University of Vermont
Department of Plant and Soil Science
PERENNIAL PLANT FEATURE:
Dr. Leonard Perry, Horticulture Professor
University of Vermont
The Solomon’s Seal is a low maintenance, long-lived, hardy perennial
well-adapted to shady sites. It has attractive flowers early in the
season, no significant problems, and several variations. Perennial
professionals think highly of it, having voted it the 2013 Perennial Plant
of the Year of the Perennial Plant Association.
The plant spreads slowly by underground jointed stems or “rhizomes”.
The genus name (Polygonatum) refers to these, coming from the Greek
words for many and knee joints. Flowers have a slight lily-like
fragrance, which is referred to in the species name (odoratum).
The common name has several possible meanings, a common one from scars on
the roots said to resemble the seal of ancient Hebrew King Solomon. It
is currently in the Asparagaceae or Asparagus family, having evolved through
3 former families as botanists reorganized them.
Most commonly found and used is the variegated Solomon’s seal (Polygonatum
odoratum var. pluriflorum), the cultivar being ‘Variegatum’.
While the species has dull green leaves off of the arching stems, 2 feet or
so high, this variegated one has narrow white bands along leaf edges.
Leaves are lance-shaped, alternate up the stems, and turn yellow in
fall. New stems have shades of dark red. Stems and the
variegated leaves are attractive in arrangements.
The variegated leaves are echoed by the white, tubular or bell-shaped
flowers (just under an inch long) that hang from the stems from where each
leaf joins the stem (leaf axils). They’re either single or in pairs.
These appear in April in warmer climates, May in the north. On the
species, these flowers have green tips. Flowers are followed in fall
by blue-black berries about one-quarter inch wide which, too, hang down from
leaf axils. Flowers are self-fertile, having both male and female
parts, and are pollinated by bees.
The species is native to temperate regions of Asia and Europe, and can be
found growing on shady slopes and in woodlands. The common variety is
native to Asia, the name meaning “many flowered”. Plants grow best is
soils found in native habitats, being moist and with lots of humus or
organic matter. If you don’t have this, add plenty of peat moss or
compost prior to planting.
Plants will tolerate less than ideal conditions and, once established, even
tolerate some drought. This makes them a good candidate for rain
gardens. In the north, they may perform fine in full sun if sufficient
Good companion plants are ferns, hostas, coralbells, foamflowers,
barrenworts, wood aster, and variegated Siberian bugloss. If you need to
move or divide them, this is best done in spring as they emerge, or early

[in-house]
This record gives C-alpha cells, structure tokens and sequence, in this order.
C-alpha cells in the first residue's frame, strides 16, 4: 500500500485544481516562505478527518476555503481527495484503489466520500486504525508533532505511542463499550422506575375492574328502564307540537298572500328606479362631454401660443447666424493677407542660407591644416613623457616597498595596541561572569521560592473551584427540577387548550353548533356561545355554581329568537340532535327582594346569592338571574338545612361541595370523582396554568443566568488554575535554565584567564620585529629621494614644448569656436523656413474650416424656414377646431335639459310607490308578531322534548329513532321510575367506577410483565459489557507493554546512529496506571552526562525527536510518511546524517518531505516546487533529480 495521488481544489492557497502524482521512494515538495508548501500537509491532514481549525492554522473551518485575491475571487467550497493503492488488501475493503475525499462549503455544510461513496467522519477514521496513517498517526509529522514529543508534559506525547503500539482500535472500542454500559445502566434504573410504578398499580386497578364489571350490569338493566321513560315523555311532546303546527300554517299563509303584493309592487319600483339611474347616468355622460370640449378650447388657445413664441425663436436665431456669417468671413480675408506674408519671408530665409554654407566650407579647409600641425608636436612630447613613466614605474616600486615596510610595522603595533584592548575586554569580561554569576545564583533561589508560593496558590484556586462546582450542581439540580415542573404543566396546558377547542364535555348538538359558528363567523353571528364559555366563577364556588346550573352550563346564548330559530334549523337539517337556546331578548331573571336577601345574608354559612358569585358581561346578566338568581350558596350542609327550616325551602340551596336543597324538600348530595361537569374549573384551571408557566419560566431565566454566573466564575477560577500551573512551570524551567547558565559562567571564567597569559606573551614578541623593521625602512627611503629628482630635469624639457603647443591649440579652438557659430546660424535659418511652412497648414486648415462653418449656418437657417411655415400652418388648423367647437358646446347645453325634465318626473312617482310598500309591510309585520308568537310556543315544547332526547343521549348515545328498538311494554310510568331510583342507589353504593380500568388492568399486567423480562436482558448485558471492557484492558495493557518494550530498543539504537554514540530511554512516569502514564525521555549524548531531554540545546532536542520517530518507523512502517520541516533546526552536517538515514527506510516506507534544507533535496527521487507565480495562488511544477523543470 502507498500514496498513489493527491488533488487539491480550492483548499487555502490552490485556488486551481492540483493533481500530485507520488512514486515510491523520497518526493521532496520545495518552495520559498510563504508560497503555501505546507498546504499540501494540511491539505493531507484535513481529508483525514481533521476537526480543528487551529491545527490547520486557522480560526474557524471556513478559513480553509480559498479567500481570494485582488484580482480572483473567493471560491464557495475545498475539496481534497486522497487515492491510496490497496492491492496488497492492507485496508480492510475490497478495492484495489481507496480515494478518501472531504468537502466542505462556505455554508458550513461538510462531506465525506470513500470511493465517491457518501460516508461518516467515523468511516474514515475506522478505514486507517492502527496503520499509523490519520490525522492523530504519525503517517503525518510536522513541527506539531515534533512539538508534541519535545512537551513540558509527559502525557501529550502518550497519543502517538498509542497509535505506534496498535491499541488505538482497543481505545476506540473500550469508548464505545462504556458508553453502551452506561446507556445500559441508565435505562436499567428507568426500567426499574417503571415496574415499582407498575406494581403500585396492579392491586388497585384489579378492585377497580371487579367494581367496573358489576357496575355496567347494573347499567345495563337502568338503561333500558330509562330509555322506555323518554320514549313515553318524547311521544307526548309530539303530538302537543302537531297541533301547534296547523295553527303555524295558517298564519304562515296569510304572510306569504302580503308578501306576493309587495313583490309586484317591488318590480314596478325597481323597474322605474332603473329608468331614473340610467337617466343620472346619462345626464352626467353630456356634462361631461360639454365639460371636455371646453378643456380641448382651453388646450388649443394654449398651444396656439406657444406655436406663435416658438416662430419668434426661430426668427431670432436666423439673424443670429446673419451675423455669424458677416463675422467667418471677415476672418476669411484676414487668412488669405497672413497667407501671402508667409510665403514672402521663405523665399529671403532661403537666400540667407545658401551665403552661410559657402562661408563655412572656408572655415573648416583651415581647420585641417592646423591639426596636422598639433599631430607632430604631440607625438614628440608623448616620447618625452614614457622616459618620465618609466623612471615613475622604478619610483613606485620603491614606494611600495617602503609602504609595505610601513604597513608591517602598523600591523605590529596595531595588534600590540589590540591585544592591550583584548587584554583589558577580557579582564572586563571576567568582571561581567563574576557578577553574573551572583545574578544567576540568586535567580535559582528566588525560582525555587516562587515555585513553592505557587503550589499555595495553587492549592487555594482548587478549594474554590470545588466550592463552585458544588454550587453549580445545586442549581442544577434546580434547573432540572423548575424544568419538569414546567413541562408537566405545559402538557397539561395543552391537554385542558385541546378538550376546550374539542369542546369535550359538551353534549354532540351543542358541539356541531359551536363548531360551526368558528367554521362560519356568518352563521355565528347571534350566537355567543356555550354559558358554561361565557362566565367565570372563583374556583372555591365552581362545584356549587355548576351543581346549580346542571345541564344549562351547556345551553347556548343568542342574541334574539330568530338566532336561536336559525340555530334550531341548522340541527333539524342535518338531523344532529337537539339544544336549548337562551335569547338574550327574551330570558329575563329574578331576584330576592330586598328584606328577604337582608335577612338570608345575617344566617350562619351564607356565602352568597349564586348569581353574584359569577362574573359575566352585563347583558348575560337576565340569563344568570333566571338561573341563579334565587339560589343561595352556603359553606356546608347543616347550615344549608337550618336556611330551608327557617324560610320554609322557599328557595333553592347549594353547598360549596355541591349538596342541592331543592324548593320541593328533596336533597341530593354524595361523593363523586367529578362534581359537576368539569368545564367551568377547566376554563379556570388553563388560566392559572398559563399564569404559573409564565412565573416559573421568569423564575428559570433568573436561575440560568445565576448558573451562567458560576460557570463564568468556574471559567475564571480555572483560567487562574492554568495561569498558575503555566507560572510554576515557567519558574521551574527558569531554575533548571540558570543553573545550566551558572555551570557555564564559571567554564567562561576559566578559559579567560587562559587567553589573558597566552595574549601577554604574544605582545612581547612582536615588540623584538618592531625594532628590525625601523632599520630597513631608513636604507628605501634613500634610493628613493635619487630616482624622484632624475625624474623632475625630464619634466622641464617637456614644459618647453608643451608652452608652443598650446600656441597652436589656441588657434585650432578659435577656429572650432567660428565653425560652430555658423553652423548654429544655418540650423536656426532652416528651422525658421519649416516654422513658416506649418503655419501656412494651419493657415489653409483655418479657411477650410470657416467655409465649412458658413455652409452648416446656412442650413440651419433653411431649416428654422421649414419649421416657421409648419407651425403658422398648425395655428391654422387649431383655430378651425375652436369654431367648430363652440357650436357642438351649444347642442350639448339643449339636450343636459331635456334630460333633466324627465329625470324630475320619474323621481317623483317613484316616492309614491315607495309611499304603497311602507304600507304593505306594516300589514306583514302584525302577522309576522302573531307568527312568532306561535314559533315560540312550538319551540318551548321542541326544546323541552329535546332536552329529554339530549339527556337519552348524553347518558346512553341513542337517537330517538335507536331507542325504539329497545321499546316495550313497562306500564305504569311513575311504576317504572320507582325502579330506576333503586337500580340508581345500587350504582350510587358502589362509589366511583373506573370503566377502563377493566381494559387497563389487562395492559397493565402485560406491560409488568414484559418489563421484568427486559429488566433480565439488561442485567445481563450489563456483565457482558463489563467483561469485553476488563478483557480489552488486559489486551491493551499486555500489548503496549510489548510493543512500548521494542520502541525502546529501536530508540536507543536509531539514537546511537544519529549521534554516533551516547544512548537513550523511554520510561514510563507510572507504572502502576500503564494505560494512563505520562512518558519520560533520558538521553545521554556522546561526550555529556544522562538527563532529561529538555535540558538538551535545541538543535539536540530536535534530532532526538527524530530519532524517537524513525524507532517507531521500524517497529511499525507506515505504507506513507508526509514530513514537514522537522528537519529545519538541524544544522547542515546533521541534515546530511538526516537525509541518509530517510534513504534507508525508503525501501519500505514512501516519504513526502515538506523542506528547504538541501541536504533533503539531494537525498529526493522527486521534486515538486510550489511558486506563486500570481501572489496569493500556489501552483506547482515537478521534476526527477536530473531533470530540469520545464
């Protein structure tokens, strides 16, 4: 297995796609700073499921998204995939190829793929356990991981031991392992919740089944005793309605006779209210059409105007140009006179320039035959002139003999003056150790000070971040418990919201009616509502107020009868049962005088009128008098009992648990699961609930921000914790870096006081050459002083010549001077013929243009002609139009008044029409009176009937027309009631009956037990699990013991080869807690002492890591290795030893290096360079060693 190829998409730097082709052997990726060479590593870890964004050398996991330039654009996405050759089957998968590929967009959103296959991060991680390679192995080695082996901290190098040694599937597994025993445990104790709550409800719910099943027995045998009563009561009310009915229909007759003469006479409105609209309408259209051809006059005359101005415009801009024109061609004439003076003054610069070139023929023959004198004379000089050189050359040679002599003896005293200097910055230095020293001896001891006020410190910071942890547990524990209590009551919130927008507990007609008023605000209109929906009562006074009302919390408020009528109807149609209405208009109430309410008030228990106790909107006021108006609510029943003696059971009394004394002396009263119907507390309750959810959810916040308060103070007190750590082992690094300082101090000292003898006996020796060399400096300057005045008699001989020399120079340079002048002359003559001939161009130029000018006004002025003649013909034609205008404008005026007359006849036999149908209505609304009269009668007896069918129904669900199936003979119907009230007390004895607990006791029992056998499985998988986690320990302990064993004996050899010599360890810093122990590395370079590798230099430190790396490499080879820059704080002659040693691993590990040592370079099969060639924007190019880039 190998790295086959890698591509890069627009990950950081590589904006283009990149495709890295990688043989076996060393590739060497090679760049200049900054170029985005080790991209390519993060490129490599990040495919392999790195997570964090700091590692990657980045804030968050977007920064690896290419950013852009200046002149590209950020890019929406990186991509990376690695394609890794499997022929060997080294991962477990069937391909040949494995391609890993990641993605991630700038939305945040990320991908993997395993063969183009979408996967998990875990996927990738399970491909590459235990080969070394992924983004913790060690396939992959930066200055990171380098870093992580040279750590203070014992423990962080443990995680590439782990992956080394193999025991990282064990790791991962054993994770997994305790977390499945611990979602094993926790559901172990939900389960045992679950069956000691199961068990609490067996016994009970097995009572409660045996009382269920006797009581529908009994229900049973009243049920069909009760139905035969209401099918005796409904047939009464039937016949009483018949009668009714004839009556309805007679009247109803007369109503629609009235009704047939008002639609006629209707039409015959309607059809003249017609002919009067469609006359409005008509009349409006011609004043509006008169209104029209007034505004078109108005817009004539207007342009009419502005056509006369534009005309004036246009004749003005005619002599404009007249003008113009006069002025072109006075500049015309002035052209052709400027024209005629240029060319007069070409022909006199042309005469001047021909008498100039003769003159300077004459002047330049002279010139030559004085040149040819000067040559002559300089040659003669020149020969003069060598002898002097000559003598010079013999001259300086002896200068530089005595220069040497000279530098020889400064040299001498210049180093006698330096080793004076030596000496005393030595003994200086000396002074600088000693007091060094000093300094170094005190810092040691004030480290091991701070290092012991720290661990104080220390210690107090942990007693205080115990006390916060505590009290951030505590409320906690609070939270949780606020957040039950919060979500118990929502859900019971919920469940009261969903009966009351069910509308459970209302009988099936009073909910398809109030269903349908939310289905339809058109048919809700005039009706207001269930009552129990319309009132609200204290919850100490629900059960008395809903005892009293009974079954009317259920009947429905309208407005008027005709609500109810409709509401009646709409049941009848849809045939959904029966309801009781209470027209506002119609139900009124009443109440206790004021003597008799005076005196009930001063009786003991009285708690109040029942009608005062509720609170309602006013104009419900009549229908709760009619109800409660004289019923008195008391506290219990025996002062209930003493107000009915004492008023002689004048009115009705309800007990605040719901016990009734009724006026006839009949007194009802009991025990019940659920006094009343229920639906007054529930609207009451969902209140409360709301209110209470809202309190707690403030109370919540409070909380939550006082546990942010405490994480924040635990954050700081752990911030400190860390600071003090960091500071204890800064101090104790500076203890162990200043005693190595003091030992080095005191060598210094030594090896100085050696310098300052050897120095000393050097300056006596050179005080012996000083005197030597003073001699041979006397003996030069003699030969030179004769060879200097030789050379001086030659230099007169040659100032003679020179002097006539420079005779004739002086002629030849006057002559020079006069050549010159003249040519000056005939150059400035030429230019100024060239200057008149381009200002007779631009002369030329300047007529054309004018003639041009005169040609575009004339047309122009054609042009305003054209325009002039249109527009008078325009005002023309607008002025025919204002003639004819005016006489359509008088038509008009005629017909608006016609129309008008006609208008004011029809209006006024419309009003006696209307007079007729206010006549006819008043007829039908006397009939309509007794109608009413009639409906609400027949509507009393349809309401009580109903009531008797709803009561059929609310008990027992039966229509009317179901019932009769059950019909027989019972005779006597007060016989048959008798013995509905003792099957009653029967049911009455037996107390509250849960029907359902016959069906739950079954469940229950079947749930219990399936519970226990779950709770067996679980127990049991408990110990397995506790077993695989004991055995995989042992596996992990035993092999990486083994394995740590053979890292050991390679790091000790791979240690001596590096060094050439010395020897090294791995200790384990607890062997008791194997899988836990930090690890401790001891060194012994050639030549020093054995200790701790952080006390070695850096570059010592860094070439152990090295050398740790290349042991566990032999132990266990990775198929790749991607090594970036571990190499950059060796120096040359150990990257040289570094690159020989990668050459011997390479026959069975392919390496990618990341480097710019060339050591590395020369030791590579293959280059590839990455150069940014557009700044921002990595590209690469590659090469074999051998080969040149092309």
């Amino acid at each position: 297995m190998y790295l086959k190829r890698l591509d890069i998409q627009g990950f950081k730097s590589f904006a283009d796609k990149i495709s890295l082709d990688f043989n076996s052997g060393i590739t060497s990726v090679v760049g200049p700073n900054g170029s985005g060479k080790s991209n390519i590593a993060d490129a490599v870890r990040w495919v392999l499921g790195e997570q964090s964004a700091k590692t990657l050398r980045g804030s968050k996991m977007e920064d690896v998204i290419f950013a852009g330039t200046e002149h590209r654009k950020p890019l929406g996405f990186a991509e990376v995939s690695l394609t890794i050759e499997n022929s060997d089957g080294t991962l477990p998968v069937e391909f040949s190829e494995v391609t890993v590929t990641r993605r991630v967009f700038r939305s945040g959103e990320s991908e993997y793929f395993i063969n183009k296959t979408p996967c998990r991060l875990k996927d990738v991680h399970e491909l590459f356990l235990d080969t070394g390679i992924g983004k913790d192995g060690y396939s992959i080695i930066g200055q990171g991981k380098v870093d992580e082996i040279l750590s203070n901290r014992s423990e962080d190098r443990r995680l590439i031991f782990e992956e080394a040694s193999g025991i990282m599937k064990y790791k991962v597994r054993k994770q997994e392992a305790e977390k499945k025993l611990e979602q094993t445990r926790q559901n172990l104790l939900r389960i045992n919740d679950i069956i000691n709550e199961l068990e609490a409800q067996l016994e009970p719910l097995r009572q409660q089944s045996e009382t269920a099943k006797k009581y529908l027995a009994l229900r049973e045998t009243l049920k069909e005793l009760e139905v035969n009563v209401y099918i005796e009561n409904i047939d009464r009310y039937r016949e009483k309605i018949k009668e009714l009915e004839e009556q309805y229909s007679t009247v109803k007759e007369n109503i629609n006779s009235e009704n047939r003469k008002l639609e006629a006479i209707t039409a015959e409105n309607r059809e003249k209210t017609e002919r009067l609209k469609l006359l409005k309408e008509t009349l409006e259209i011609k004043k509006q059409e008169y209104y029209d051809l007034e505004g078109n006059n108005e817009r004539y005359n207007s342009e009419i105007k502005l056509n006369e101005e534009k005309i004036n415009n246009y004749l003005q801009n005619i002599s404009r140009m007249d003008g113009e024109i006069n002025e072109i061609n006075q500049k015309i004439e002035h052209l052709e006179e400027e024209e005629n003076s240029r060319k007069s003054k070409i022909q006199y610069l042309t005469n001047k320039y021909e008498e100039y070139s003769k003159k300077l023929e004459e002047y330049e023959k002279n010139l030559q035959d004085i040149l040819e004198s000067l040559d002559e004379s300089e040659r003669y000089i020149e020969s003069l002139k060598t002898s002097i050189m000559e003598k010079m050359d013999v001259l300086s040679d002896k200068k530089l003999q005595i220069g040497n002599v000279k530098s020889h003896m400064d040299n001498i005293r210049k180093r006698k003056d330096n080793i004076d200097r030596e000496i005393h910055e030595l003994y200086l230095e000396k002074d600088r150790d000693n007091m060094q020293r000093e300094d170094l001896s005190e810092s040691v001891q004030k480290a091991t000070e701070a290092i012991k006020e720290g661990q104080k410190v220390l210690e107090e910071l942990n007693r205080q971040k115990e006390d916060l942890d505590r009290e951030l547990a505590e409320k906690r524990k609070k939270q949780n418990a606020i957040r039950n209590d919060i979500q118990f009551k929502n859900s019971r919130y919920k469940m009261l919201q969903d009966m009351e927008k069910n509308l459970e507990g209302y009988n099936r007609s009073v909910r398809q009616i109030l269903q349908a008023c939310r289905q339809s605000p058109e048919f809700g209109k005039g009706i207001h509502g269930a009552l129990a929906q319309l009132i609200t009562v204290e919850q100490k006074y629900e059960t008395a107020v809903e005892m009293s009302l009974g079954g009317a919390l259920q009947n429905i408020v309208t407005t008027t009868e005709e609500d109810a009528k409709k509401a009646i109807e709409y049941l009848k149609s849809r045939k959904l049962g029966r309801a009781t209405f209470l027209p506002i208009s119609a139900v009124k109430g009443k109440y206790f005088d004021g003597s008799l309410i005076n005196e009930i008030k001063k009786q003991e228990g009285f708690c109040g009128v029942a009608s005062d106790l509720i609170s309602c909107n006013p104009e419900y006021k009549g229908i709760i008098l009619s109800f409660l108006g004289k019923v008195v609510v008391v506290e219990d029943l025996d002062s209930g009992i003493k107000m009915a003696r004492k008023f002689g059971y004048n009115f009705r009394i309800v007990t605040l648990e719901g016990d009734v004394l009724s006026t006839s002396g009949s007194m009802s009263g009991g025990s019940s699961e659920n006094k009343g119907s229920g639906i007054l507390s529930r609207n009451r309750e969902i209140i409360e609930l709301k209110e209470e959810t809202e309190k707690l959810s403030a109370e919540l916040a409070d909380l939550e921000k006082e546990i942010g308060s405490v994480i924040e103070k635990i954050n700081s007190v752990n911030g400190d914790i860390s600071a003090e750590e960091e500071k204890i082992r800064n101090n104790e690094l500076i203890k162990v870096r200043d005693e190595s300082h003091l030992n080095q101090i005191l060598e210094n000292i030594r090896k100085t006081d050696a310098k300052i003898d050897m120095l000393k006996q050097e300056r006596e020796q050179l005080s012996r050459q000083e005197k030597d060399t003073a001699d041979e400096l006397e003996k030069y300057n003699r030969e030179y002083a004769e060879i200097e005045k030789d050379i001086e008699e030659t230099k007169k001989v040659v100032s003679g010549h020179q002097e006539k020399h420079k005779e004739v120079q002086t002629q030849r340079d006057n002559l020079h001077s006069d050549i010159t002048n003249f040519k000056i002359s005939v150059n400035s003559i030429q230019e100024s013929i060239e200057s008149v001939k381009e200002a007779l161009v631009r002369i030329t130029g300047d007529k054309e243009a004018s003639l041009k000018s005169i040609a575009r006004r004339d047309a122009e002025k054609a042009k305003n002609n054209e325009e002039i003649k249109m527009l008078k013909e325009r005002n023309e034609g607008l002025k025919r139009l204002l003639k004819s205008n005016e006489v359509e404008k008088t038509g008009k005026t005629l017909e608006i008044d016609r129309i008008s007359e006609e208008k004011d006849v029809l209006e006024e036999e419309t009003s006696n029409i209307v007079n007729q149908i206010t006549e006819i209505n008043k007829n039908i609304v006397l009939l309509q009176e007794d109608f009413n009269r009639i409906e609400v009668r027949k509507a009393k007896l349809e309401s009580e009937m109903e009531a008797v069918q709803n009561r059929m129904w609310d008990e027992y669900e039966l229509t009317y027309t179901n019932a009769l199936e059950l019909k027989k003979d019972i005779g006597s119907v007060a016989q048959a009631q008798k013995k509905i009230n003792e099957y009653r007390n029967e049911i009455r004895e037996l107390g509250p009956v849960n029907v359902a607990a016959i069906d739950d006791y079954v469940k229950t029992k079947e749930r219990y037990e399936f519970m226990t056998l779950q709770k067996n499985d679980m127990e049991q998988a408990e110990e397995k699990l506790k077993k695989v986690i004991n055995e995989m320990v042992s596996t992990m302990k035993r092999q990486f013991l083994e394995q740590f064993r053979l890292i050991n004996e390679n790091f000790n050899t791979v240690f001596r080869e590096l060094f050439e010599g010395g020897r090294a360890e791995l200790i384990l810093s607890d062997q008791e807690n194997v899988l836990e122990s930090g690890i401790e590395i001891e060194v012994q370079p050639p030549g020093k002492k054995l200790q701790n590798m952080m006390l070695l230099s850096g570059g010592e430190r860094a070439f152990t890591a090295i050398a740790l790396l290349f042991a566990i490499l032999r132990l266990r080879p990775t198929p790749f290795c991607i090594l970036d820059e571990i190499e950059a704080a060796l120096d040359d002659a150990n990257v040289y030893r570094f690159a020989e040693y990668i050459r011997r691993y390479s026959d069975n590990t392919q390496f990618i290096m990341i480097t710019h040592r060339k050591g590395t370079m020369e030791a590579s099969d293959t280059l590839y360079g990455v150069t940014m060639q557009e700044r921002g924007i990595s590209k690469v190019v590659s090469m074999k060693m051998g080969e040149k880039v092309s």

fall. Replant roots just below the soil surface.
While this plant has no pest or disease problems, and isn’t bothered by deer
or rabbits, particularly the young shoots may be nibbled by slugs or
snails. It shouldn’t be nibbled by humans, as small amounts of saponin
and convallamarin (a cardiac glycoside) chemicals in the plant may cause
gastric distress. Yet it has been used in traditional Chinese and Korean
medicine for centuries, and in Korea a tea is made from the roots. The
Handbook of Medicinal Herbs lists about a dozen medicinal uses.
You may find a number of cultivars of the common species (odoratum)
from specialty nurseries and online. ‘Goldilocks’ has whitish
streaking through the leaves. ‘Angel Wing’ has very wide white margins
on leaves. ‘Byakko’ has white splotches near the leaf bases. ‘Double
Stuff’ has margins about double the width of the regular variegated
cultivar. ‘Koryu’ has mainly green leaves with a raised ridge down the
center. ‘Spiral Staircase’ is a recent introduction from Korea with
larger leaves and slightly twisted stems.
A related species (multiflorum) is similar to the common species (odoratum), only grows to about 3 feet
high. A hybrid of these two won the RHS Award of Garden Merit in
Britain. A dwarf species (humile) only gets 6 to 9 inches
high. A Chinese introduction (macropodum), the Big-footed
Solomon’s Seal, has plain green leaves, lots of flowers, and grows to 3-feet
high. A Japanese species (falcatum) is often misapplied to the
common variegated species already described. A couple cultivars of it
that you may find include ‘Tiger Stripes’ with creamy veins, and ‘Silver
Lining’ with a dramatic white central stripe.
The smooth Solomon’s seal (biflorum) is native to eastern and central
North America. Early Americans used its starchy roots as a potato-like
food. A variety of this native species (commutatum) may reach 7
feet tall. The native Hairy Solomon’s Seal (pubescens) is
similar to the smooth, only with minute hairs on veins under the leaves.
If you’re a more experienced perennial grower or collector, consider one or
more of these choice cultivars or different species. If you’re a
beginning gardener, or just want some color in the shade garden with little
care needed, consider adding several plants of the common variegated
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